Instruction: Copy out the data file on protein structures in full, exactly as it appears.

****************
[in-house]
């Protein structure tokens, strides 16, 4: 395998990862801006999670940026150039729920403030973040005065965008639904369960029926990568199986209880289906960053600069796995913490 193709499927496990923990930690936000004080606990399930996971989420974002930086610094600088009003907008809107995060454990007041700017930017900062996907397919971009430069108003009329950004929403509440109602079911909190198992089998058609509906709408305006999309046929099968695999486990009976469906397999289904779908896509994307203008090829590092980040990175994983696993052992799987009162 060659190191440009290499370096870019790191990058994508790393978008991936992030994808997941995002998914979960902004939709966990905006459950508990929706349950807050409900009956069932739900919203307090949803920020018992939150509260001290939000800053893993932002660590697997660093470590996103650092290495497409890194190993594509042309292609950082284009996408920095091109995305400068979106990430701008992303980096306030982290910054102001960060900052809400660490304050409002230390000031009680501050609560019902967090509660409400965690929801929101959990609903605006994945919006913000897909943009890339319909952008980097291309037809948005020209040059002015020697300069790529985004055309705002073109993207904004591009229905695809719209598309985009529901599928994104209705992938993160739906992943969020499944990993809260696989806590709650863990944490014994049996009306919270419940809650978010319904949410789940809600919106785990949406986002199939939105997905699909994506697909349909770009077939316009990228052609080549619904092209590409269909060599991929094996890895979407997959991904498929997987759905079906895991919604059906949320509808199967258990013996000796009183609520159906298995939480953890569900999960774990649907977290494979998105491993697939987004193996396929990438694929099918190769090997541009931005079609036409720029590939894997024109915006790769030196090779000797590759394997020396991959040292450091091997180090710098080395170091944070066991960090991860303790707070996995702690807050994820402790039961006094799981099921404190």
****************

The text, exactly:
[in-house]
């Protein structure tokens, strides 16, 4: 395998990862801006999670940026150039729920403030973040005065965008639904369960029926990568199986209880289906960053600069796995913490 193709499927496990923990930690936000004080606990399930996971989420974002930086610094600088009003907008809107995060454990007041700017930017900062996907397919971009430069108003009329950004929403509440109602079911909190198992089998058609509906709408305006999309046929099968695999486990009976469906397999289904779908896509994307203008090829590092980040990175994983696993052992799987009162 060659190191440009290499370096870019790191990058994508790393978008991936992030994808997941995002998914979960902004939709966990905006459950508990929706349950807050409900009956069932739900919203307090949803920020018992939150509260001290939000800053893993932002660590697997660093470590996103650092290495497409890194190993594509042309292609950082284009996408920095091109995305400068979106990430701008992303980096306030982290910054102001960060900052809400660490304050409002230390000031009680501050609560019902967090509660409400965690929801929101959990609903605006994945919006913000897909943009890339319909952008980097291309037809948005020209040059002015020697300069790529985004055309705002073109993207904004591009229905695809719209598309985009529901599928994104209705992938993160739906992943969020499944990993809260696989806590709650863990944490014994049996009306919270419940809650978010319904949410789940809600919106785990949406986002199939939105997905699909994506697909349909770009077939316009990228052609080549619904092209590409269909060599991929094996890895979407997959991904498929997987759905079906895991919604059906949320509808199967258990013996000796009183609520159906298995939480953890569900999960774990649907977290494979998105491993697939987004193996396929990438694929099918190769090997541009931005079609036409720029590939894997024109915006790769030196090779000797590759394997020396991959040292450091091997180090710098080395170091944070066991960090991860303790707070996995702690807050994820402790039961006094799981099921404190």